The archaeological site
Claterna, a Roman city
Claterna, a Roman city two thousand years ago, is now an archaeological site.
In the same places and spaces where families lived in the past, archaeologists work today, assisted by a team of specialists in various fields. Because archaeological research today has become a multidisciplinary working method, in which skills that are sometimes very different from those of the more purely historical field complement each other. And the results that can be achieved are much more effective and precise.
Of course, reconstructing the history of a two-thousand-year-old city is a rather complex operation; and it is precisely in investigations of this kind that it becomes even more important to have the possibility of an interdisciplinary and technologically well-supported approach.
Since 2005 Claterna has been the protagonist of an innovative study and valorisation project, initiated thanks to the collaboration between the Soprintendenza Archeologia Belle Arti e Paesaggio for the metropolitan city of Bologna and the provinces of Modena, Reggio Emilia and Ferrara (SABAP-BO), the Municipality of Ozzano dell’Emilia and the “Civitas Claterna” association, and now revitalised by the presence of a new association, the “Centro Studi Claterna Giorgio Bardella – Aureliano Dondi”.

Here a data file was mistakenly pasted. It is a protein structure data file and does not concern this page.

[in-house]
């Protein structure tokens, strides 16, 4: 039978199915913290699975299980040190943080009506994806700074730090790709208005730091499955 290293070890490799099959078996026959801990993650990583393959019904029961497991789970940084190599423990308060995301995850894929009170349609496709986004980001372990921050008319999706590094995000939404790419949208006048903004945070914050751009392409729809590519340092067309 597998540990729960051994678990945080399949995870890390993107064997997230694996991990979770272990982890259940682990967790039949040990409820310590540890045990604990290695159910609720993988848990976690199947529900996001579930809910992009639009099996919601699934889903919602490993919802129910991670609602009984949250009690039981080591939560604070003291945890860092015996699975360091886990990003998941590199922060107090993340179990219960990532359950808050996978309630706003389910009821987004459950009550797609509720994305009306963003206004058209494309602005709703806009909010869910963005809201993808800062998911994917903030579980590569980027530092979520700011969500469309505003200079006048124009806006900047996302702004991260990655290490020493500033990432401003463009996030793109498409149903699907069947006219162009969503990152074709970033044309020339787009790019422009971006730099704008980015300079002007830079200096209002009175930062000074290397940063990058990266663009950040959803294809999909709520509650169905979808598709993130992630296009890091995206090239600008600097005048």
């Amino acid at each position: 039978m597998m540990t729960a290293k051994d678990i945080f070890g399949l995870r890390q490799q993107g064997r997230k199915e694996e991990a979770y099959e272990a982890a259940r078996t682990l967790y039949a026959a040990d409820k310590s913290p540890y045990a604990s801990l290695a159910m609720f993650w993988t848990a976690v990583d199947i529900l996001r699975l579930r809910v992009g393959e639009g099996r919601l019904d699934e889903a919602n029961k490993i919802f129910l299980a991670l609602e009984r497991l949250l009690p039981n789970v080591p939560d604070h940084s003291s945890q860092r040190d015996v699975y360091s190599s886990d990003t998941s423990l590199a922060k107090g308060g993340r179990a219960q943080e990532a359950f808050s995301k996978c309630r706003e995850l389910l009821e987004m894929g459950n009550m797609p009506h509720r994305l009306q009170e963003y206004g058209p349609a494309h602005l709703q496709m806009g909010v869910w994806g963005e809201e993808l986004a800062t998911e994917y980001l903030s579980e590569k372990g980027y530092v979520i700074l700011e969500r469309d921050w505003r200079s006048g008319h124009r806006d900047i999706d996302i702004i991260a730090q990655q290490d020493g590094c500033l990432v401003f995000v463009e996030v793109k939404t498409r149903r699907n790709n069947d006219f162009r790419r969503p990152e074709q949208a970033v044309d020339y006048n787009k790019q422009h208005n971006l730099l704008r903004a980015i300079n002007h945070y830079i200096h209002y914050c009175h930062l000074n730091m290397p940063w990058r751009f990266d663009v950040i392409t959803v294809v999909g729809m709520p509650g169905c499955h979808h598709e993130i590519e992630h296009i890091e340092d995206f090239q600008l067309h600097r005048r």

A journey through time
… and rebuilding it
The history of the investigations began more than a hundred years ago, at the end of the 19th century, when Edoardo Brizio, one of the fathers of Bologna archaeology, began excavating and the remains of the city began to re-emerge from the Ozzano countryside: streets and domus with mosaics, the forensic area paved in gravel, and many objects of daily life including an incredible terracotta Cupid.
Since then, research has never stopped thanks to a number of excavation campaigns conducted by experts in the Roman history of the region, such as Salvatore Aurigemma (1930s), Guido Achille Mansuelli and Maria Bollini (1950s and 1960s).
However, it was in the 1980s that a project for a systematic and capillary investigation was first set up, coordinated by Jacopo Ortalli (Soprintendenza Archeologica) and Giorgio Bardella (association “Gruppo Città di Claterna”): the new working basis became the survey, i.e. analytical surface research over the entire urban area and a large part of the suburban area, later integrated with the study of aerial photographs. This produced a vigorous leap forward in research and new interesting scenarios opened up: the first complete virtual “photograph” of the city and its historical potential was created, and the new excavation samples were used to find targeted answers to the many questions that remained unanswered.
Today we know the elements that made up Claterna much better: we can place them precisely on the map, we can more easily recognise their function (public and private areas; roads, houses, production facilities, infrastructure) and we can study their changes over time.
And thanks to this new information, we are also beginning to understand who the Claternati were.
For further information on the ongoing investigations: http://www.archeobologna.beniculturali.it/bo_ozzano_emilia/claterna.htm#Aggiornamenti